By Rebecca Shabad / CBS News
December 20, 2016
“Even though the peace process is, I think, comatose and is unlikely to advance in the near term, why overload the circuits and potentially take a step that could permanently undermine the prospects of a two-state solution? You’re simply going to feed Iranian propaganda, you’re going to feed Sunni-jihadi propaganda and most likely, you’re going to trigger a fair amount of violence and even terror.”
— Aaron David Miller, The Woodrow Wilson Center
Moving the U.S. embassy in Israel from Tel Aviv to Jerusalem may have been one of President-elect Donald Trump’s campaign promises, but experts and Palestinian officials are warning of serious consequences if he follows through.
“We will move the American embassy to the eternal capital of the Jewish people, Jerusalem — and we will send a clear signal that there is no daylight between America and our most reliable ally, the state of Israel,” Mr. Trump said in a speech to the powerful Jewish lobbying group, the American Israel Public Affairs Committee (AIPAC) in March.
Last week, in an indication of Mr. Trump’s seriousness, he announced that he would nominate bankruptcy lawyer David Friedman to serve as ambassador to Israel. Friedman, an Orthodox Jew, made clear in a statement that he looks forward to doing the job from “the U.S. embassy in Israel’s eternal capital, Jerusalem.”
Daniel Kurtzer, U.S. ambassador to Israel under President George W. Bush, called Friedman’s nomination a “serious mistake” in an op-ed in The New York Times over the weekend.
“The consequences of acting upon Mr. Friedman’s public suggestions are clearly dangerous. Moving the American Embassy to Jerusalem — not a pressing issue for most Israelis — will inspire riots across the Islamic world,” Kurtzer wrote.
For nearly 70 years, the U.S. embassy has been based in Tel Aviv — along with embassies of almost all other countries with relations to Israel — because the U.S. has wanted Israeli-Palestinian peace negotiations to determine the final status of Jerusalem. The United Nations’ original partition plan from 1947 on Palestine called for Jerusalem to be an international city. The U.S. government, as a result, does not officially recognize Jerusalem as Israel’s capital.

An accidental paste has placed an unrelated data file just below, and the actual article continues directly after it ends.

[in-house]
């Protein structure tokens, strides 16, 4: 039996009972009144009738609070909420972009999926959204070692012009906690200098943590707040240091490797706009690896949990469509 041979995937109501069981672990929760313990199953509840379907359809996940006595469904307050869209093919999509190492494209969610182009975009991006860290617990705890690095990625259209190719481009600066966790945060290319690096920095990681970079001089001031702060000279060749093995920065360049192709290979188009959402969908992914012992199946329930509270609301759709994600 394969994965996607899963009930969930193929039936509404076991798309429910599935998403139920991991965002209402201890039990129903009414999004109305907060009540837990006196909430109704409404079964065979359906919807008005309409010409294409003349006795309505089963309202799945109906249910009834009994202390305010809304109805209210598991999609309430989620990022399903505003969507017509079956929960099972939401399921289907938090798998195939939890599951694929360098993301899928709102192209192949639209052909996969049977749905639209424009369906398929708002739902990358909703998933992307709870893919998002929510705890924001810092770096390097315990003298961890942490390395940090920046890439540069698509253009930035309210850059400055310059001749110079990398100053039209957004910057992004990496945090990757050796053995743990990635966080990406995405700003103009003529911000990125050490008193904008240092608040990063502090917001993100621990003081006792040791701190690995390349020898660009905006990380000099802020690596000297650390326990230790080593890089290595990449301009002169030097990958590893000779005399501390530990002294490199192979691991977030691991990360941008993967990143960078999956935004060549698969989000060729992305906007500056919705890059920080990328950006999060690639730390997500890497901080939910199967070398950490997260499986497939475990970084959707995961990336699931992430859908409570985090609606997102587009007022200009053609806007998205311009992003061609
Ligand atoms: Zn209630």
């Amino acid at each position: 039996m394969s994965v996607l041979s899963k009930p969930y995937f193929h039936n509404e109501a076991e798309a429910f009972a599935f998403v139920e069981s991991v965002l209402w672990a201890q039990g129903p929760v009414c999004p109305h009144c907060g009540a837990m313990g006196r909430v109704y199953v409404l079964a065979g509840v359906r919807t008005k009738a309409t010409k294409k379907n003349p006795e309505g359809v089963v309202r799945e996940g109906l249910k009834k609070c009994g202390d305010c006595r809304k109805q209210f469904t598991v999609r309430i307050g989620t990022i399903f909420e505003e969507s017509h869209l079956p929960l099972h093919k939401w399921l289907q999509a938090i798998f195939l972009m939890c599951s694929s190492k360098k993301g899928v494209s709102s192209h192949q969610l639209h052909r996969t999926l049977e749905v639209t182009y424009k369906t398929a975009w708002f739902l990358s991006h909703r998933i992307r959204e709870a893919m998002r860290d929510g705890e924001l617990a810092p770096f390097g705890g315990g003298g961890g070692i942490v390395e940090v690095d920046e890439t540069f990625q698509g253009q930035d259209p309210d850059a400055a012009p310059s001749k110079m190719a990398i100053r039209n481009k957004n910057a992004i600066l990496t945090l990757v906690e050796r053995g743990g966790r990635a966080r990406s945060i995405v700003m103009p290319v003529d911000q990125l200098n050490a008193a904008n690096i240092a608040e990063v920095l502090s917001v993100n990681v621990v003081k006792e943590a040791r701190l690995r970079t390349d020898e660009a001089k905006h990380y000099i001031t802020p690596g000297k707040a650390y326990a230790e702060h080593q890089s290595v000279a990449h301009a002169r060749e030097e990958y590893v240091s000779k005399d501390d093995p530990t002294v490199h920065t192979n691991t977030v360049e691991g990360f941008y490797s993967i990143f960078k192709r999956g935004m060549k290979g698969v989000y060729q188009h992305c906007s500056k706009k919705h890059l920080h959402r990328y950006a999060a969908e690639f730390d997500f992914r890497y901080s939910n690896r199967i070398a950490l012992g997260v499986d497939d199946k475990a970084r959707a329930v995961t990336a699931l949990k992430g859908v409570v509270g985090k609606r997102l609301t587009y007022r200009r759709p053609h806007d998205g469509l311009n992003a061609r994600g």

Efforts to relocate the U.S. embassy from the coast of Tel Aviv to the holy city have surfaced periodically since at least the early 1980’s. President Reagan and his secretary of state, George Shultz, were against the move, and Reagan even threatened to veto legislation pending in Congress that would have made the move a reality.
About a decade later, lawmakers passed the Jerusalem Embassy Act in 1995, proposed by Republican Senate Majority Leader Bob Dole. Signed into law by President Clinton, the measure authorized the U.S. to move the embassy to Jerusalem by 1999 with one caveat — the president could indefinitely delay the move by signing a waiver, citing national security concerns.
While Clinton and President George W. Bush similarly pledged at different points to move the embassy, they both repeatedly signed the waiver to prevent the embassy’s relocation throughout their presidencies because they said it would undermine the peace process. President Obama renewed the waiver in early December, and it is now set to expire next June.
The president-elect and his advisers, since the election, have made clear he’s serious about moving the embassy. Speaking to radio show host Hugh Hewitt last week, Kellyanne Conway said that moving the embassy is a “very big priority for this president-elect.”